In truth, the Légende GT is largely unchanged in all these areas. The pleated-style caramel bucket seats – which are superbly comfortable, if fractionally high-set, and heated – do most to lift the interior atmos, though the benefit is offset by the copper-flecked carbonfibre trim on the binnacle cowling, vent surrounds and centre-console. It feels disappointingly cheap, and a little misconceived. 

The most expensive Alpine does better in the quality of its stitched leather dash and ‘metal-dipped’ trim. However, as in the regular car, both are undermined by the plastic panels where you wouldn’t expect to find them and some flimsy switchgear. It’s a shame because, with a some targeted improvements, the Légende GT could probably pull off ‘opulence’. If I were Alpine, I’d probably try to emulate what Alfa has done with the interior of the Giulia Quadrifoglio, only with more colour.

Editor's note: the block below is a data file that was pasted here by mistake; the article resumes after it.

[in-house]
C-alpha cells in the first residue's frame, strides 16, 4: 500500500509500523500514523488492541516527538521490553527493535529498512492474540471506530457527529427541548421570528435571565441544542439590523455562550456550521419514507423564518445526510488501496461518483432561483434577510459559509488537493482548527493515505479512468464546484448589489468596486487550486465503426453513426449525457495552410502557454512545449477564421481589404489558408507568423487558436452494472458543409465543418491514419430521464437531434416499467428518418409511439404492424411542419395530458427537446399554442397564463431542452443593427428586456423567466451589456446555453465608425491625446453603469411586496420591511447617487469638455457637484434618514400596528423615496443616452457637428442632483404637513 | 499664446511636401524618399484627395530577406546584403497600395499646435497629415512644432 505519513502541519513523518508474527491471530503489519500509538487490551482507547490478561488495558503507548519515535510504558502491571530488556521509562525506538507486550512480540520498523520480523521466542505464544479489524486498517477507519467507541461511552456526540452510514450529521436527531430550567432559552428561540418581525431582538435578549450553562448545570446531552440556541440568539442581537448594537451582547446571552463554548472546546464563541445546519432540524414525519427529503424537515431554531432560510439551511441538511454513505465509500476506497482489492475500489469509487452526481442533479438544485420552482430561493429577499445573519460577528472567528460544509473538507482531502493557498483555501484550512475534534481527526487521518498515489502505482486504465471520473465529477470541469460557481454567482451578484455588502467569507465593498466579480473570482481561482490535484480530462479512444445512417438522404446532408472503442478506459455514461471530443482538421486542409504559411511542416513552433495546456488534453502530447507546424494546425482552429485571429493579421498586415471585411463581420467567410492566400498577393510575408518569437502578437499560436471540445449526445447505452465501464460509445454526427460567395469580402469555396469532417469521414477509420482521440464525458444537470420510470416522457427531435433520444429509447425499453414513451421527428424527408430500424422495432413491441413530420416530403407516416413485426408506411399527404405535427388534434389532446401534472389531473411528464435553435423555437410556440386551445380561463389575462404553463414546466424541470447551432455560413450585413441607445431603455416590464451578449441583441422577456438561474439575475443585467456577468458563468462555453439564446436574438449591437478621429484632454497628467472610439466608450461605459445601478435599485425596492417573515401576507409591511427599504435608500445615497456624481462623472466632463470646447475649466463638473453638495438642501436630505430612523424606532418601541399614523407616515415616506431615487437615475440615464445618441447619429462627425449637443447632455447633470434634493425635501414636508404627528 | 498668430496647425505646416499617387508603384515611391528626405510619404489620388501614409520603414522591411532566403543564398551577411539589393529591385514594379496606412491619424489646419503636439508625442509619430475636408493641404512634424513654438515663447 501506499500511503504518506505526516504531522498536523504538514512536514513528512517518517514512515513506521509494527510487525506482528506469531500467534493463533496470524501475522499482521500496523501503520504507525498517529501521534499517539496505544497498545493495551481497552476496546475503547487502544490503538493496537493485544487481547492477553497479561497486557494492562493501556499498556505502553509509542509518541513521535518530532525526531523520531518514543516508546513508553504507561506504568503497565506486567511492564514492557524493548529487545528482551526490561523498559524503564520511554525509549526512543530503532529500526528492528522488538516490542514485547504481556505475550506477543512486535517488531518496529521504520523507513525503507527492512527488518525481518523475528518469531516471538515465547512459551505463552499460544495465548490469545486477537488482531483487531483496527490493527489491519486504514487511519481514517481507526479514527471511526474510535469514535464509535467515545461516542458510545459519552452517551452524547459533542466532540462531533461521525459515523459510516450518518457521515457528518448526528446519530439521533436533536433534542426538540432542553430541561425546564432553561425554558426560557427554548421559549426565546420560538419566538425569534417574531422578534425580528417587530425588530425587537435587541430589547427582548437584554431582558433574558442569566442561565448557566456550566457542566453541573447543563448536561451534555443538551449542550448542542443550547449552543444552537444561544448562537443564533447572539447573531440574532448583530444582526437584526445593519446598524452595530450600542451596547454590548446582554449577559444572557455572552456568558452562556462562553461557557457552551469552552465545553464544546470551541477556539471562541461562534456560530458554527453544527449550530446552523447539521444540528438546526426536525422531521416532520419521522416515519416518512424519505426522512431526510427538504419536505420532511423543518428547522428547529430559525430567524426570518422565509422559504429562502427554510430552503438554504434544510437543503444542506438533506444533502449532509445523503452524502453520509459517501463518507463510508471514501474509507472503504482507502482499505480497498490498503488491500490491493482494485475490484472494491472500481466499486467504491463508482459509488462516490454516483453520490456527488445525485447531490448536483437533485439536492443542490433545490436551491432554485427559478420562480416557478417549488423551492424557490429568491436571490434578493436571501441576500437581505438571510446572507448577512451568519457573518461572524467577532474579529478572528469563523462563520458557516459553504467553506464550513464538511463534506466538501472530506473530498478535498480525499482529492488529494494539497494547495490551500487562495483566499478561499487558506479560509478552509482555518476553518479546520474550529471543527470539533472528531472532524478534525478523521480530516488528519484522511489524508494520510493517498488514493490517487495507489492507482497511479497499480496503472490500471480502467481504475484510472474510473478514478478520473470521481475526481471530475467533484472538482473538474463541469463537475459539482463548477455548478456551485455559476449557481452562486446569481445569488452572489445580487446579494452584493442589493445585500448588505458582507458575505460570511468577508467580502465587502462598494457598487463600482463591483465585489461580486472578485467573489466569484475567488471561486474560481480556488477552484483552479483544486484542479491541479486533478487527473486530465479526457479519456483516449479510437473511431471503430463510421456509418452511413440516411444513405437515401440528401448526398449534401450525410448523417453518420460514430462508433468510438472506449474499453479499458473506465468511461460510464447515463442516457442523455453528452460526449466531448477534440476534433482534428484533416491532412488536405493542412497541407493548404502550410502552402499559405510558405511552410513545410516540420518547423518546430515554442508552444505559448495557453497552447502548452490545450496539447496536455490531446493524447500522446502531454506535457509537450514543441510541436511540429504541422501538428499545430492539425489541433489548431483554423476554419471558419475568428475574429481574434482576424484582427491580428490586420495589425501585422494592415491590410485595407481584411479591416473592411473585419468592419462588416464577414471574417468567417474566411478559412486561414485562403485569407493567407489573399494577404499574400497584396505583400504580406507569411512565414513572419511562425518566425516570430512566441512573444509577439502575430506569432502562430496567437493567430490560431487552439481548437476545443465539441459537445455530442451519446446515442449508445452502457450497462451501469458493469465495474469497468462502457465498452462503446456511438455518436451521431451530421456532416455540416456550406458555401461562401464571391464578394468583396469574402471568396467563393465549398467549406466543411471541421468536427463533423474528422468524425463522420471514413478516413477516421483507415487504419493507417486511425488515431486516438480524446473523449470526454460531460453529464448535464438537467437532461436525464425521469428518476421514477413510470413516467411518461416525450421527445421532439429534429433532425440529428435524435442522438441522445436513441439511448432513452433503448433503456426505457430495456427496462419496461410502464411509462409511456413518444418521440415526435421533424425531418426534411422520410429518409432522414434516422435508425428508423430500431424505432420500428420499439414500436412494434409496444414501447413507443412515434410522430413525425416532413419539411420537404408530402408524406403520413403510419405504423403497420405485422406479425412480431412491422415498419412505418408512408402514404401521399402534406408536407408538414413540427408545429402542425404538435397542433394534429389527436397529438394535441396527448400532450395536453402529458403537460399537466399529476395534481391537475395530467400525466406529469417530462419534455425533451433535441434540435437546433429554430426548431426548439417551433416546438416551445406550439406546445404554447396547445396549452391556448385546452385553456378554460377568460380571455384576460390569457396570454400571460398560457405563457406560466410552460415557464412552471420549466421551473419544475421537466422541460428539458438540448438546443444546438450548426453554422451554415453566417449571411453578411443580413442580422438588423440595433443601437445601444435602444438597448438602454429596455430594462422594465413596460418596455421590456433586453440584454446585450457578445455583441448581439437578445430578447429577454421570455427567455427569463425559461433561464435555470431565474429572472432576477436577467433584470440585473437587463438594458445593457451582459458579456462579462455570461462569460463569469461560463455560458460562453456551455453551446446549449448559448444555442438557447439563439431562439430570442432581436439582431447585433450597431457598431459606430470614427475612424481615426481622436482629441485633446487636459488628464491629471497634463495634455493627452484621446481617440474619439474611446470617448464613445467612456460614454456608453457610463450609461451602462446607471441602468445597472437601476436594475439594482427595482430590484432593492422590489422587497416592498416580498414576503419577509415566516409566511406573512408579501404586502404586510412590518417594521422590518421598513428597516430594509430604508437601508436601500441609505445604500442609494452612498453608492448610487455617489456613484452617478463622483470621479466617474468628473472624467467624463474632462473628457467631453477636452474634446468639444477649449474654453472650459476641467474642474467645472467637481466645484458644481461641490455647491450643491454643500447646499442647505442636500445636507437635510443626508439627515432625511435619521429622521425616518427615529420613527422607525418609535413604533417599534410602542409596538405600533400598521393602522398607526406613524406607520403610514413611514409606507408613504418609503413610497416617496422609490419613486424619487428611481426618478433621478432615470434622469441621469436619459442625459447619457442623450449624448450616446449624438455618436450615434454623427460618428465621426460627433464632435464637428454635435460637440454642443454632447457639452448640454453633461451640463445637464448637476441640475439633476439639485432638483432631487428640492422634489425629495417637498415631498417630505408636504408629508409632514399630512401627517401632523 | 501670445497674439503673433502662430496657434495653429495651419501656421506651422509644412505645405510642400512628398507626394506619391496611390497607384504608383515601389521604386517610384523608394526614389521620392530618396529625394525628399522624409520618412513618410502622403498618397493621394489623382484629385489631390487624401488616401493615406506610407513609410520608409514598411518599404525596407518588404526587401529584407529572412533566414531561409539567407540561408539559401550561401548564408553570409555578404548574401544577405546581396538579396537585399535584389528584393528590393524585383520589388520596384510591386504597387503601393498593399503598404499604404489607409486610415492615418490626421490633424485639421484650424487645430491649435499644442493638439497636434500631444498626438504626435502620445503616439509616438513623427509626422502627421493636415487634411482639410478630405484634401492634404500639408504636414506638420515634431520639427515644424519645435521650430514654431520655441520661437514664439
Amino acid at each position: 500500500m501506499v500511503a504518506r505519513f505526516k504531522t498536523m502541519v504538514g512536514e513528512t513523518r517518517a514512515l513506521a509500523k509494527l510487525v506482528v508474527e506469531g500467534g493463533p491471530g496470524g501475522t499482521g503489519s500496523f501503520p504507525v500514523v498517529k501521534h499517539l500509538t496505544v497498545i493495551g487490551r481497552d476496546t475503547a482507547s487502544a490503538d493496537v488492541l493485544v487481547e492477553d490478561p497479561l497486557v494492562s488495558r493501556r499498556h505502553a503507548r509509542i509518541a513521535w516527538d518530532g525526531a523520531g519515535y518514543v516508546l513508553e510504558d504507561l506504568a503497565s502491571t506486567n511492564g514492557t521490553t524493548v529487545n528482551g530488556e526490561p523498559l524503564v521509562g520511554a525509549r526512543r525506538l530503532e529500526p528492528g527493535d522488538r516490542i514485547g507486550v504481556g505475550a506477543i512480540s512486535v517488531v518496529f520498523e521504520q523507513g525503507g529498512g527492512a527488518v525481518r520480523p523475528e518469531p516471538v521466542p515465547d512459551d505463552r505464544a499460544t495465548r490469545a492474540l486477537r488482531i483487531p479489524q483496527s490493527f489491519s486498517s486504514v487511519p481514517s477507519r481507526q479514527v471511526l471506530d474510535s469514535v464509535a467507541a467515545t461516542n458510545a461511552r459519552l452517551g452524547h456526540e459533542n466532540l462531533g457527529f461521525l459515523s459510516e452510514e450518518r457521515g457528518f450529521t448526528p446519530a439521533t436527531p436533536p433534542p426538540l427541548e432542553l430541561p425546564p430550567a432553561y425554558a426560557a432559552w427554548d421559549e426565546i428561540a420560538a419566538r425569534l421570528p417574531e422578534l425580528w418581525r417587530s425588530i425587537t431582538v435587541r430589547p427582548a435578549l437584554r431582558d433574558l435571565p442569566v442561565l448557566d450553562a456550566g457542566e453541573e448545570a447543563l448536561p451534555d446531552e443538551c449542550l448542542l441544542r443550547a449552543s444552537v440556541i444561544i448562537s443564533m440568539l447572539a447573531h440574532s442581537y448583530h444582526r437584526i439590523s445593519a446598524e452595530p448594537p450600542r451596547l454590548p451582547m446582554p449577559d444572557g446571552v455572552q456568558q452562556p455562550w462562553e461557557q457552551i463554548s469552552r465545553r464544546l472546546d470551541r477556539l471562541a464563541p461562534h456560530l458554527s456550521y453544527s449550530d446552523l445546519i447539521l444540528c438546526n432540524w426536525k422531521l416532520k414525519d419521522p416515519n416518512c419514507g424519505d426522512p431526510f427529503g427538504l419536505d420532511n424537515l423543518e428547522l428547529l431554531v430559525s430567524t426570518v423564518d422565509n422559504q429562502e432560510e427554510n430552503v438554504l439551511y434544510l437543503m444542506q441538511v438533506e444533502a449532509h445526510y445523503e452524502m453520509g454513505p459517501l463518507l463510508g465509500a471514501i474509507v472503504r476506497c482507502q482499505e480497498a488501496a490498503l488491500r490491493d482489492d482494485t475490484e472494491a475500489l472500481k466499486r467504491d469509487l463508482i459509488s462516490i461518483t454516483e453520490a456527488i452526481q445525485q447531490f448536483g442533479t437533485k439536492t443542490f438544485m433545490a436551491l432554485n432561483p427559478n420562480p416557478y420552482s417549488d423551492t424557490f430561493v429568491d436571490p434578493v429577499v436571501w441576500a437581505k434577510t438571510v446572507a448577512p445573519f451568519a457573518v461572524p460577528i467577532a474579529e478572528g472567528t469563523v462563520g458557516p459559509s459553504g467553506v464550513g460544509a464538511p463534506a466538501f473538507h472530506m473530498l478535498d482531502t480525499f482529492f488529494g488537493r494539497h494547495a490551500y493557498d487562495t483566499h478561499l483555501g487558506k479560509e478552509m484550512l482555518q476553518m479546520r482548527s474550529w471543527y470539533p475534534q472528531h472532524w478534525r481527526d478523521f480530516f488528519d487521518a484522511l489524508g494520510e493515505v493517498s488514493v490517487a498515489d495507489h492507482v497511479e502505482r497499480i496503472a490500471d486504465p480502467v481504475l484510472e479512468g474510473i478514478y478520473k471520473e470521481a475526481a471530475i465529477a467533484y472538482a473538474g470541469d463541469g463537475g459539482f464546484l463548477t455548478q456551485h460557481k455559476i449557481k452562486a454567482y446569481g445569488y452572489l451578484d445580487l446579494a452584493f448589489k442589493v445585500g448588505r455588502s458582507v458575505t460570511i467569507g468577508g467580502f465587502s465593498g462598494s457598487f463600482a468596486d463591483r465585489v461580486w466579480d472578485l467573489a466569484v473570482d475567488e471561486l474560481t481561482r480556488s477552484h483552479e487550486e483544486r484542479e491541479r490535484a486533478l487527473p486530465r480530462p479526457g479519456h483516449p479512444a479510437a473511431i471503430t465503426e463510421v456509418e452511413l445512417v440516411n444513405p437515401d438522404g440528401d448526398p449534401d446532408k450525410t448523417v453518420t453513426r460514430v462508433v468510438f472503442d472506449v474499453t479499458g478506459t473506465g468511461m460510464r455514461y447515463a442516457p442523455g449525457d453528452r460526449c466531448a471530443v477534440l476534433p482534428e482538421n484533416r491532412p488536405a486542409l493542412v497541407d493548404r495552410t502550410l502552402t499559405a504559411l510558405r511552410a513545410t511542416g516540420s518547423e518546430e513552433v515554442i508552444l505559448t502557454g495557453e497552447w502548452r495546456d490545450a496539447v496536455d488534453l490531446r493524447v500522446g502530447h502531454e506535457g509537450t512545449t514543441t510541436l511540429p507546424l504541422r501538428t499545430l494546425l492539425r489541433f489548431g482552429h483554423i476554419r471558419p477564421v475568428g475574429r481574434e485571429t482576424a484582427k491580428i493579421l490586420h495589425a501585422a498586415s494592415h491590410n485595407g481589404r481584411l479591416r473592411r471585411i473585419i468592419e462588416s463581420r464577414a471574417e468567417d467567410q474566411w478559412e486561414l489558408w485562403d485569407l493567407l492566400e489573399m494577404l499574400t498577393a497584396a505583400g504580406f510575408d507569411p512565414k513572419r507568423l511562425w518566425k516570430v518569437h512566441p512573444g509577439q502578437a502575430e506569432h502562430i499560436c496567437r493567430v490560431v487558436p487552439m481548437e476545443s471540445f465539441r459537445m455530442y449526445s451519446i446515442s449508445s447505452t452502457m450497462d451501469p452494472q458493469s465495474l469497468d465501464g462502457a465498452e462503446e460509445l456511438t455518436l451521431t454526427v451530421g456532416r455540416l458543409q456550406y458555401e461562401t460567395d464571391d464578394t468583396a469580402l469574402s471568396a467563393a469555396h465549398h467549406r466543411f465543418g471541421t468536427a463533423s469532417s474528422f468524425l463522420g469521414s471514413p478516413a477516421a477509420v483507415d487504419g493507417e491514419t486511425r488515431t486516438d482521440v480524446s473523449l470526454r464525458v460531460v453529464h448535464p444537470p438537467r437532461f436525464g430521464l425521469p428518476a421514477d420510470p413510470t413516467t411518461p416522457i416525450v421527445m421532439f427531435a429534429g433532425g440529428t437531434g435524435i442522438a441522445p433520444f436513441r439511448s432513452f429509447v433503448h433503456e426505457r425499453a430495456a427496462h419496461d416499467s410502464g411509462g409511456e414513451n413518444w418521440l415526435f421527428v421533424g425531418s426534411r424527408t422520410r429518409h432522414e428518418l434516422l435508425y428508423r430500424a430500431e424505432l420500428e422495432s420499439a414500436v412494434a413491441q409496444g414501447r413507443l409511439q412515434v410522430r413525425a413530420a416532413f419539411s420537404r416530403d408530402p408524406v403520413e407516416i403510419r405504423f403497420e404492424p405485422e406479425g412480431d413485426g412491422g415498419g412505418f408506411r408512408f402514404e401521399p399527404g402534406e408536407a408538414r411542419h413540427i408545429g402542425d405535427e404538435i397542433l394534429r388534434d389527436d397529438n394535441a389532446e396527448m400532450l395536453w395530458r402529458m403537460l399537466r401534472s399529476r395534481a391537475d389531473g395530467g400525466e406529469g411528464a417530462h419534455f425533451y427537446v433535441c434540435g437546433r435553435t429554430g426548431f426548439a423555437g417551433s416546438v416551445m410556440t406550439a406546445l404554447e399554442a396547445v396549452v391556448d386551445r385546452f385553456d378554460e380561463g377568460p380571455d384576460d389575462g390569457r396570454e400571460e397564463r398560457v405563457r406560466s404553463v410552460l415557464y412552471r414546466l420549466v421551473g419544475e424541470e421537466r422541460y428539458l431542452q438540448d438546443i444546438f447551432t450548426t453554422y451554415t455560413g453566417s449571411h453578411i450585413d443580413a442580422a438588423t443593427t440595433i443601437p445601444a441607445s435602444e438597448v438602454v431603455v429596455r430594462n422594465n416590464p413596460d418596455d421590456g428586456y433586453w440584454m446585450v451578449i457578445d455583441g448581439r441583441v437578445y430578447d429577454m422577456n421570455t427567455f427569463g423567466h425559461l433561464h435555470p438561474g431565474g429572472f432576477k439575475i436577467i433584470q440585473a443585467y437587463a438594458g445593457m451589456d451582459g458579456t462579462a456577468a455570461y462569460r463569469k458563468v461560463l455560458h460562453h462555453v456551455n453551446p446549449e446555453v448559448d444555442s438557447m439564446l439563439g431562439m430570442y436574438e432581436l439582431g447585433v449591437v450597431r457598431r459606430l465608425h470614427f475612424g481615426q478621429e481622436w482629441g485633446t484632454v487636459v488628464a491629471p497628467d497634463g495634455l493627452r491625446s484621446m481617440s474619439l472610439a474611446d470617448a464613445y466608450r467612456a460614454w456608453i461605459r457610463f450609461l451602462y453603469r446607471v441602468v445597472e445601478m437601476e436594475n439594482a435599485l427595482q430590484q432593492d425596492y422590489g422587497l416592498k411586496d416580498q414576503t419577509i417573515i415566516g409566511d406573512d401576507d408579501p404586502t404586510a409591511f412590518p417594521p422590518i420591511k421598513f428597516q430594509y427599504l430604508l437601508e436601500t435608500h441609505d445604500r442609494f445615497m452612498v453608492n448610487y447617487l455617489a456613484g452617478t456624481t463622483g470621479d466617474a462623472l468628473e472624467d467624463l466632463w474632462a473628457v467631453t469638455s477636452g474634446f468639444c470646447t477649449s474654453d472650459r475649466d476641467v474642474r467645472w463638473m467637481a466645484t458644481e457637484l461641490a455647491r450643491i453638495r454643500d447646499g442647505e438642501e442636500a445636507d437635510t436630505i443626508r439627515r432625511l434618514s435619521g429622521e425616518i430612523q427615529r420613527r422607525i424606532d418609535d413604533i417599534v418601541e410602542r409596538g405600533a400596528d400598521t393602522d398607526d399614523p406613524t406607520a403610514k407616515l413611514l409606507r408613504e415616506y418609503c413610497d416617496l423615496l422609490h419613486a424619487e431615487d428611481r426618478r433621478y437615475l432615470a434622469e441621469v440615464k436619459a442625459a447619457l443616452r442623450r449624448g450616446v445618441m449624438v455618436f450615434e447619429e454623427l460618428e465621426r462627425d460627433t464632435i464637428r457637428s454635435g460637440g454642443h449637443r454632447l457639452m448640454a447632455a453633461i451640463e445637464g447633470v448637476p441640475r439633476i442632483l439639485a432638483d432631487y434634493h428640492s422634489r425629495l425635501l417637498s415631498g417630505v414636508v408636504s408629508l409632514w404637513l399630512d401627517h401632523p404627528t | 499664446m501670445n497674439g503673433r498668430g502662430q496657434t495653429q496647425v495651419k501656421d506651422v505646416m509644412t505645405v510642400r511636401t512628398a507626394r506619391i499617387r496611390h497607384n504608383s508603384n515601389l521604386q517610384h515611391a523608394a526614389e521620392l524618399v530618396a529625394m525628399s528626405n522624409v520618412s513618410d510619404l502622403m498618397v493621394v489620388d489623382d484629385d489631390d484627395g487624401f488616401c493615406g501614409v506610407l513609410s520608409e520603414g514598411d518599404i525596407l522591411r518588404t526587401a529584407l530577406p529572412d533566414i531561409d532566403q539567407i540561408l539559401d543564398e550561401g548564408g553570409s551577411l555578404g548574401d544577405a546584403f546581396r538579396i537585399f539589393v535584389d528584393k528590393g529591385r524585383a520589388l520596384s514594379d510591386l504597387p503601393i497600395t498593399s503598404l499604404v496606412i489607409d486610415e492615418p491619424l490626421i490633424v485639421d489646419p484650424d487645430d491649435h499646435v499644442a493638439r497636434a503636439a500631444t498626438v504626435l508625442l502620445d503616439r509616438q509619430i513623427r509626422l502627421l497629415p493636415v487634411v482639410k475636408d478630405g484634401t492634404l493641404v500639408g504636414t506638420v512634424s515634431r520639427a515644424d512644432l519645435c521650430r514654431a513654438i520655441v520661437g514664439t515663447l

As for the the driving experience, it remains as joyous as ever: the A110 is so light on its toes, so deft in its direction changes, and seemingly able to work hand-in-hand with the topography of any given road. Nothing in this class feels so… free when it’s on the move, though the adjustability works both ways.

This chassis isn’t quite so stable and forgiving as that of the Porsche 718 Cayman, so requires a cool head and calm hands on wet B-roads, lest some sudden weight transfer catch you out. It all adds to sense of involvement, though. Few car so instantly recognisable in their dynamic behaviour, and when the rear suspension is loaded up the car is just so communicative and biddable. Delicious.



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